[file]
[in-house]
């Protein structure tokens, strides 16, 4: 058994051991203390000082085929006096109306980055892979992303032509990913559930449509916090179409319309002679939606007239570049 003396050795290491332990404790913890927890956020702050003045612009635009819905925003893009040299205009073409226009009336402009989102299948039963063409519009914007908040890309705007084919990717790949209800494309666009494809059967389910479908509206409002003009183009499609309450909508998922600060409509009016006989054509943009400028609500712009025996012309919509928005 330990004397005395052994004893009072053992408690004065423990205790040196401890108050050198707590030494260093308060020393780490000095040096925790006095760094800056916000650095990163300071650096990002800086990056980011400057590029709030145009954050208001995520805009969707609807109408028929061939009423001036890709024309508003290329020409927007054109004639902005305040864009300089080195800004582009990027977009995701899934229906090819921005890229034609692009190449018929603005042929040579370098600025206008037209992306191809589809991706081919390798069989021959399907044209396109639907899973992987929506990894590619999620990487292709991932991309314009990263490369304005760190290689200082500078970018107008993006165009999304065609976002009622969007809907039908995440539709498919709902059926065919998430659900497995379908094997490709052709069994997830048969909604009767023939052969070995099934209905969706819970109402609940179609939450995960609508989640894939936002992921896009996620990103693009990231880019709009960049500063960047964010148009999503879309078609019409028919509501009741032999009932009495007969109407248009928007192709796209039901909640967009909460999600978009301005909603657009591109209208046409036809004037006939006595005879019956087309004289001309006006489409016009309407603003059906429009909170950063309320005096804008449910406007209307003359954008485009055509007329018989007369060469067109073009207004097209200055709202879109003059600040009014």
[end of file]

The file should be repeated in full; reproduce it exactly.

[in-house]
């Protein structure tokens, strides 16, 4: 058994051991203390000082085929006096109306980055892979992303032509990913559930449509916090179409319309002679939606007239570049 003396050795290491332990404790913890927890956020702050003045612009635009819905925003893009040299205009073409226009009336402009989102299948039963063409519009914007908040890309705007084919990717790949209800494309666009494809059967389910479908509206409002003009183009499609309450909508998922600060409509009016006989054509943009400028609500712009025996012309919509928005 330990004397005395052994004893009072053992408690004065423990205790040196401890108050050198707590030494260093308060020393780490000095040096925790006095760094800056916000650095990163300071650096990002800086990056980011400057590029709030145009954050208001995520805009969707609807109408028929061939009423001036890709024309508003290329020409927007054109004639902005305040864009300089080195800004582009990027977009995701899934229906090819921005890229034609692009190449018929603005042929040579370098600025206008037209992306191809589809991706081919390798069989021959399907044209396109639907899973992987929506990894590619999620990487292709991932991309314009990263490369304005760190290689200082500078970018107008993006165009999304065609976002009622969007809907039908995440539709498919709902059926065919998430659900497995379908094997490709052709069994997830048969909604009767023939052969070995099934209905969706819970109402609940179609939450995960609508989640894939936002992921896009996620990103693009990231880019709009960049500063960047964010148009999503879309078609019409028919509501009741032999009932009495007969109407248009928007192709796209039901909640967009909460999600978009301005909603657009591109209208046409036809004037006939006595005879019956087309004289001309006006489409016009309407603003059906429009909170950063309320005096804008449910406007209307003359954008485009055509007329018989007369060469067109073009207004097209200055709202879109003059600040009014």